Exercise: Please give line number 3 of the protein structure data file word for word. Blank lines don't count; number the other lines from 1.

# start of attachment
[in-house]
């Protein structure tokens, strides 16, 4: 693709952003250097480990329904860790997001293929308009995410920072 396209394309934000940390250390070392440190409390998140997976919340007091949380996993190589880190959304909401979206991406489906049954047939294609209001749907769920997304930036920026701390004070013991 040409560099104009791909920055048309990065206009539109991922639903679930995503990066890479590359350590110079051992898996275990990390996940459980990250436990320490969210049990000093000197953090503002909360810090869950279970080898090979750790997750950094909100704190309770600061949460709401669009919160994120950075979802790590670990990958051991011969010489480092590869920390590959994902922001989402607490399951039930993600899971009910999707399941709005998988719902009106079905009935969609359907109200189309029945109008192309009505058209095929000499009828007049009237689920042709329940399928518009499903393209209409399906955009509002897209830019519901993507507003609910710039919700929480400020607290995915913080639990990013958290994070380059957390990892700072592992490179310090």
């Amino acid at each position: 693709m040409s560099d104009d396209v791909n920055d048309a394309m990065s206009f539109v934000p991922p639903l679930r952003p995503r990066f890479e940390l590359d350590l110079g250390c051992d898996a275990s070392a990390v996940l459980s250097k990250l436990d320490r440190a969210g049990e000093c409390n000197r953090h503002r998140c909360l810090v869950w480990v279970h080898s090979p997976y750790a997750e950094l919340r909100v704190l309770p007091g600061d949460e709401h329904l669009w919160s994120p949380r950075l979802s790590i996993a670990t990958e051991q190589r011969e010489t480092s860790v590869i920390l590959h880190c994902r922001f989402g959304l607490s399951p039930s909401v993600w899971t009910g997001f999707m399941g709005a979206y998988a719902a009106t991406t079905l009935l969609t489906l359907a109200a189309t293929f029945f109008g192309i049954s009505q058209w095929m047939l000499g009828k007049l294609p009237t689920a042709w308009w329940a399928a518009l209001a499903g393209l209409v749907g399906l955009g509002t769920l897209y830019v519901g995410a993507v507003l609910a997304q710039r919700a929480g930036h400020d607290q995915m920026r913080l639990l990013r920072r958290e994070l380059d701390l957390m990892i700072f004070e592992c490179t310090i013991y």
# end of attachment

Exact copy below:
């Amino acid at each position: 693709m040409s560099d104009d396209v791909n920055d048309a394309m990065s206009f539109v934000p991922p639903l679930r952003p995503r990066f890479e940390l590359d350590l110079g250390c051992d898996a275990s070392a990390v996940l459980s250097k990250l436990d320490r440190a969210g049990e000093c409390n000197r953090h503002r998140c909360l810090v869950w480990v279970h080898s090979p997976y750790a997750e950094l919340r909100v704190l309770p007091g600061d949460e709401h329904l669009w919160s994120p949380r950075l979802s790590i996993a670990t990958e051991q190589r011969e010489t480092s860790v590869i920390l590959h880190c994902r922001f989402g959304l607490s399951p039930s909401v993600w899971t009910g997001f999707m399941g709005a979206y998988a719902a009106t991406t079905l009935l969609t489906l359907a109200a189309t293929f029945f109008g192309i049954s009505q058209w095929m047939l000499g009828k007049l294609p009237t689920a042709w308009w329940a399928a518009l209001a499903g393209l209409v749907g399906l955009g509002t769920l897209y830019v519901g995410a993507v507003l609910a997304q710039r919700a929480g930036h400020d607290q995915m920026r913080l639990l990013r920072r958290e994070l380059d701390l957390m990892i700072f004070e592992c490179t310090i013991y």